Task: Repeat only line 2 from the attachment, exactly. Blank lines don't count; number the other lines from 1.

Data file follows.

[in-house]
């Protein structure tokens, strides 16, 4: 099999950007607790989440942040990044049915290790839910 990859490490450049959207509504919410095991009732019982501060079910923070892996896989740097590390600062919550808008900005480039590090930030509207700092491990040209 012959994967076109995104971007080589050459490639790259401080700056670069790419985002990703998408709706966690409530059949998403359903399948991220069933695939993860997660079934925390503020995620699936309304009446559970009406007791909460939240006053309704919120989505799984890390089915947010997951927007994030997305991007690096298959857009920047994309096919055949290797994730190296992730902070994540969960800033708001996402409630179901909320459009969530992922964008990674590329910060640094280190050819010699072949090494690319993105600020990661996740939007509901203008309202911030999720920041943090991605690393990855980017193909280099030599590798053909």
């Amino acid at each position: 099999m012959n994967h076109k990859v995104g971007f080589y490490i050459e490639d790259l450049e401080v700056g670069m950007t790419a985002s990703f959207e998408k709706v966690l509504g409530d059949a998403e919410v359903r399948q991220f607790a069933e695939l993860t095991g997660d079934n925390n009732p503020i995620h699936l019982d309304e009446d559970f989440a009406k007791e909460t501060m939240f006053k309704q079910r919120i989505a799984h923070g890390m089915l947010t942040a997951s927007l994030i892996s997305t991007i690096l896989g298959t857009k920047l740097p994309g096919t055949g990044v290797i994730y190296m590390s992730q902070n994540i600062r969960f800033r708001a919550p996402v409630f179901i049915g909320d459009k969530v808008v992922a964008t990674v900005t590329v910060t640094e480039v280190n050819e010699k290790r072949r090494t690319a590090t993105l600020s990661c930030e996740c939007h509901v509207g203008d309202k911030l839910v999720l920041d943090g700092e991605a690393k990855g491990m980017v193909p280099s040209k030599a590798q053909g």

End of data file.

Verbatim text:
């Protein structure tokens, strides 16, 4: 099999950007607790989440942040990044049915290790839910 990859490490450049959207509504919410095991009732019982501060079910923070892996896989740097590390600062919550808008900005480039590090930030509207700092491990040209 012959994967076109995104971007080589050459490639790259401080700056670069790419985002990703998408709706966690409530059949998403359903399948991220069933695939993860997660079934925390503020995620699936309304009446559970009406007791909460939240006053309704919120989505799984890390089915947010997951927007994030997305991007690096298959857009920047994309096919055949290797994730190296992730902070994540969960800033708001996402409630179901909320459009969530992922964008990674590329910060640094280190050819010699072949090494690319993105600020990661996740939007509901203008309202911030999720920041943090991605690393990855980017193909280099030599590798053909």